Reason No. 3: Veterans who can stabilize and lead a team
Sharpe, Scoot, and to an extent Simons, have ruled the internet headlines this summer when we’re not obsessed with Lillard’s future.
But the other main storyline of the summer has been the overpay of Jerami Grant, who Portland signed to a five-year, $160 million extension. It’s a rich contract – one that’s too rich for a player who’s never made an all-star team. But lost in that conversation is the fact that Grant had his best season as a pro last year and spent two years in Detroit as a No. 1 offensive option.
The 29-year-old forward averaged 20.9 ppg and added 4.4 rebounds and 1.1 blocks a night with the Pistons. Last year, his first in Portland, he averaged 20.5 points but was more efficient than he was in either of his seasons in Detroit with shooting splits of 48/40/81.
As mentioned, Simons should take over as Portland’s primary facilitator and scorer, but if Scoot and Sharpe don’t come out of the gates averaging 20 ppg, Grant will be elevated to the Blazers’ No. 2 option for most of the season, and he’s already proven that’s a role he can fill.
The Blazers also had awful injury luck last year with players like Justise Winslow, Jusuf Nurkic, Gary Payton II and Nassir Little – all of whom were expected to play significant roles – missing most or all of 2022-23.
A mid-season trade also shook things up as Matisse Thybulle landed with the Blazers and was key down the stretch, but he arrived when Portland was already slipping down the West standings.
A healthy Nurkic and Little, along with a more integrated Thybulle, are experienced NBA vets and can be expected to fill more significant roles than they did last season.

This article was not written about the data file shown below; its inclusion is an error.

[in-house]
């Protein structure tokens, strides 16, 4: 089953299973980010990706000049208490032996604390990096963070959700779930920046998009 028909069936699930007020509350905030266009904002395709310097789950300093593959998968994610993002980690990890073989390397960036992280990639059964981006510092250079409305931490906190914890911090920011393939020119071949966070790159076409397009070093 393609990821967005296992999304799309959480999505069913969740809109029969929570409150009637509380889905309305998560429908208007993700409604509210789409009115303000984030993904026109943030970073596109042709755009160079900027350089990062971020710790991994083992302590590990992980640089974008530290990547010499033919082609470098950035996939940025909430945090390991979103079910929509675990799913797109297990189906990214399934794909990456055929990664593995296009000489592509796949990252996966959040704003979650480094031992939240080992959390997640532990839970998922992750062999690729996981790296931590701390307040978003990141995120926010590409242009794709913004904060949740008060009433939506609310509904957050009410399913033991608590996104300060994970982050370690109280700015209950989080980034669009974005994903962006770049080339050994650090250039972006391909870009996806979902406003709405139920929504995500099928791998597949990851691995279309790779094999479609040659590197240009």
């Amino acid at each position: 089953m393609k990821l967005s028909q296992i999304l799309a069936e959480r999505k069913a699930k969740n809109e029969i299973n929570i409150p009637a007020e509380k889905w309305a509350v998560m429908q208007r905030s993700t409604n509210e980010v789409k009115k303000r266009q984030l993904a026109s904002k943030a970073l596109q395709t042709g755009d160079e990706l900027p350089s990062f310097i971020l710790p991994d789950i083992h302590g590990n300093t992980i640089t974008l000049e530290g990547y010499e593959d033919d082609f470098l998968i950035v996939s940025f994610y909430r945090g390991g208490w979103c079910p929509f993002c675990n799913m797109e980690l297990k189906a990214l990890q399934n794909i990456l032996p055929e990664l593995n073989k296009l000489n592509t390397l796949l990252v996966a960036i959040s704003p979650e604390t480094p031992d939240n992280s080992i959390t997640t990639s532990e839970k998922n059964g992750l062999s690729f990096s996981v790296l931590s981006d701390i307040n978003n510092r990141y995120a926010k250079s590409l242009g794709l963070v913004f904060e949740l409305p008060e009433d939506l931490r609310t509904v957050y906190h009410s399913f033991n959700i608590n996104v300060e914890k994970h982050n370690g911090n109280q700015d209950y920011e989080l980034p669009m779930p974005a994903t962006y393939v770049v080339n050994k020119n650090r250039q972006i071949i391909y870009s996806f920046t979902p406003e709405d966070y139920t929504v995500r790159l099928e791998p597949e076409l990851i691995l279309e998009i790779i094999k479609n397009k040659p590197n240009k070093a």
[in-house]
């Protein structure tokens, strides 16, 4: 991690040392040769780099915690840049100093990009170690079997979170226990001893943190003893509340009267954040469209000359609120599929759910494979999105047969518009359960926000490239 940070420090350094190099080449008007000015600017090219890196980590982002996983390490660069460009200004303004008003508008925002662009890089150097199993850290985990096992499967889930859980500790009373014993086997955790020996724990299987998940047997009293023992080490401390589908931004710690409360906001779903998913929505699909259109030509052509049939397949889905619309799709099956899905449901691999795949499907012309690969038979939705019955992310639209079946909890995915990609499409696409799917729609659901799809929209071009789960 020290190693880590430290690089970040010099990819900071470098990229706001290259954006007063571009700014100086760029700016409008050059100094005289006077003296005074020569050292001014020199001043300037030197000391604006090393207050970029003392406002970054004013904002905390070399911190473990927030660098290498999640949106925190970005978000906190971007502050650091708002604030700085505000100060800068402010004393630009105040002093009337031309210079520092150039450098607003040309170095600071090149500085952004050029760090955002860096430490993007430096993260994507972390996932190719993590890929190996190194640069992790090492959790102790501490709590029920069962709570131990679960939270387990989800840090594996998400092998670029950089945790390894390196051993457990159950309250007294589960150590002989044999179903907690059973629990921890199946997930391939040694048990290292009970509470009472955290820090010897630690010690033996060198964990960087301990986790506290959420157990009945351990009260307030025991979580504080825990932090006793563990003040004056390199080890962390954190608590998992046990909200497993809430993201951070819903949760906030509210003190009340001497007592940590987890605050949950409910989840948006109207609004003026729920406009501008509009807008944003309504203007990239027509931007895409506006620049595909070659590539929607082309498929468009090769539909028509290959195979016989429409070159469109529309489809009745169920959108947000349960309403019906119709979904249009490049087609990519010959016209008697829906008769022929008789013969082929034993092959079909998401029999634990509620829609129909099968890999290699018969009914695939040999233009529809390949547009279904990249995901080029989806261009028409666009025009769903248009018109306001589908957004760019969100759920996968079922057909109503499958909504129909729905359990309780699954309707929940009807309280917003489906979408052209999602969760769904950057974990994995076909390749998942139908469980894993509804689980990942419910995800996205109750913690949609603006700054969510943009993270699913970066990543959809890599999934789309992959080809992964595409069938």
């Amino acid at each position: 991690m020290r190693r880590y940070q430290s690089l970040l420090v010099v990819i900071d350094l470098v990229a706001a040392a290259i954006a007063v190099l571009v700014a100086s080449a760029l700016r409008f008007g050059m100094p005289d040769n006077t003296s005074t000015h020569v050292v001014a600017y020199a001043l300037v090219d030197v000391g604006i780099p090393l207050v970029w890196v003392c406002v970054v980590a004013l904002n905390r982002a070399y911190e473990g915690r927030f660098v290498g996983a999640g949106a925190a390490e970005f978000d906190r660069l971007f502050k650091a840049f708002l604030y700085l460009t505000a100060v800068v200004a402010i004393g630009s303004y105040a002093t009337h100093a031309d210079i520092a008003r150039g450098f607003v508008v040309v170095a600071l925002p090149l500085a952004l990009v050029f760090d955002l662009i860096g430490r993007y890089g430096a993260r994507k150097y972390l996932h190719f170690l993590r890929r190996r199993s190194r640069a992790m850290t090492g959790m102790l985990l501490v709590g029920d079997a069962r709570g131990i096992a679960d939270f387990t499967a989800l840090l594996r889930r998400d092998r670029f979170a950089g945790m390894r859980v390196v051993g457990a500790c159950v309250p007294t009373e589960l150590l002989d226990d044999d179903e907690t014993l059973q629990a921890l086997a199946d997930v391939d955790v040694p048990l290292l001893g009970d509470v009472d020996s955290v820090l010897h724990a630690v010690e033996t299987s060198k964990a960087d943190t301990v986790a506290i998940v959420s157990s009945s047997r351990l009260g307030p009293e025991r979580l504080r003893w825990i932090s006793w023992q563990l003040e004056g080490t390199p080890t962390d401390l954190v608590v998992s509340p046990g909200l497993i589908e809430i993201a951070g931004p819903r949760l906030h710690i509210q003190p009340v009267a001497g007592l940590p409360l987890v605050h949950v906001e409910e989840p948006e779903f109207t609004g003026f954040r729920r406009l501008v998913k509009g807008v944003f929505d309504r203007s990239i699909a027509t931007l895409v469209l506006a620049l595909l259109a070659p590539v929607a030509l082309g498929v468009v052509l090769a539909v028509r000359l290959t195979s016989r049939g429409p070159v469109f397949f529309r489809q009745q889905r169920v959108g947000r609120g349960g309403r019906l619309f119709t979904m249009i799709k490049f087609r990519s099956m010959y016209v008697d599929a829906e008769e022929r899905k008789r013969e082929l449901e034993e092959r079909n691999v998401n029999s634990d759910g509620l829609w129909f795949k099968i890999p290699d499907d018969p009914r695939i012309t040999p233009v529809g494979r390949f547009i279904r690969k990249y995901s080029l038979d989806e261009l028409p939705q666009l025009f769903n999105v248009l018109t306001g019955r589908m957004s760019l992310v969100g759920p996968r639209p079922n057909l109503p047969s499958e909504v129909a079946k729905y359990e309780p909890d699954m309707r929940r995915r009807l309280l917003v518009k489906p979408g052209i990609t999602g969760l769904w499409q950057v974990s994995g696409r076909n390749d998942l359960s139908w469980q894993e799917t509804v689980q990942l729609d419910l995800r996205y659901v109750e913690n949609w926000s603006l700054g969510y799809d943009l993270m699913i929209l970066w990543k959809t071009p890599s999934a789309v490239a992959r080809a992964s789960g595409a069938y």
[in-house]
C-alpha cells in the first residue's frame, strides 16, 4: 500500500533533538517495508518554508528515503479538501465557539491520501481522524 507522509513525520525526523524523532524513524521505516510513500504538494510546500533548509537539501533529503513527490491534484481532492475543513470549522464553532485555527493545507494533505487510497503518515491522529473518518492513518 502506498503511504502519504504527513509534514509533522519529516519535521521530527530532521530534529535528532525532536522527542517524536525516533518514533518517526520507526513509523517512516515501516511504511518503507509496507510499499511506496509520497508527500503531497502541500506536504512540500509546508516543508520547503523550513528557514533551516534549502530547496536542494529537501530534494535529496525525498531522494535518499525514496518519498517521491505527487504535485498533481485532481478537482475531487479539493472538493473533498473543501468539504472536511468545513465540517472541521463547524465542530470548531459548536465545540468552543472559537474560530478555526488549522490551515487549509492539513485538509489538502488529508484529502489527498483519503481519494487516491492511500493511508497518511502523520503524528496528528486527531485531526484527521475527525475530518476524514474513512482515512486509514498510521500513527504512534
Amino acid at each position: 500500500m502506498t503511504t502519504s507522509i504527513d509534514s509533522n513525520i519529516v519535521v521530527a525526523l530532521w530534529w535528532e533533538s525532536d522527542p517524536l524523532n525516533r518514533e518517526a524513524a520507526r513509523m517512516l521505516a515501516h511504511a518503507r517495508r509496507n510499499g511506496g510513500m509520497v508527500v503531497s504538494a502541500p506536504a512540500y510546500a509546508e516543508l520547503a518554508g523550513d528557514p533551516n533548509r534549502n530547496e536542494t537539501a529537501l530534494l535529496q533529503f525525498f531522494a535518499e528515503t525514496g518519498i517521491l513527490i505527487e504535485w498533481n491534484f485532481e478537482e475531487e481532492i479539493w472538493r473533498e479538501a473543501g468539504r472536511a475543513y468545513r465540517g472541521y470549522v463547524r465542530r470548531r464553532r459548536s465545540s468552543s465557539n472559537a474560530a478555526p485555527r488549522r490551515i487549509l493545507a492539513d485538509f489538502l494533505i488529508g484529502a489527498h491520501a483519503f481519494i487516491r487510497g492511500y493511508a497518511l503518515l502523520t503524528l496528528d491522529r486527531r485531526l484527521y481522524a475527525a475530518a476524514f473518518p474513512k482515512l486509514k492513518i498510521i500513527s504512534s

The takeaway here is that the Blazers aren’t just a couple of raw rookies; there’s more legitimate talent and experience on the roster that people seem to be forgetting about.
Yes, Portland will have many of the same defensive deficiencies it had last season. Replacing Lillard with Scoot is an upgrade on that end of the floor with Scoot’s strength, length and athleticism, but he’s not Rajon Rondo or Jrue Holiday. Sharpe is still raw and won’t be able to run an offense for more than a few minutes at a time.
But Simons and Grant are proven veterans who can handle a major offensive workload for head coach Chauncey Billups. (And Grant can be a significant defensive piece in Billups’ starting lineup again, as well.)
That quartet – along with Nurkic, who isn’t an ideal big man but can be effective enough when he’s healthy – can compete with most teams on a nightly basis. Factor in role players like Thybulle and Little, plus whatever Portland gets back in the Lillard trade, and the Trail Blazers should have a chance at fighting for a postseason spot immediately in 2023-24.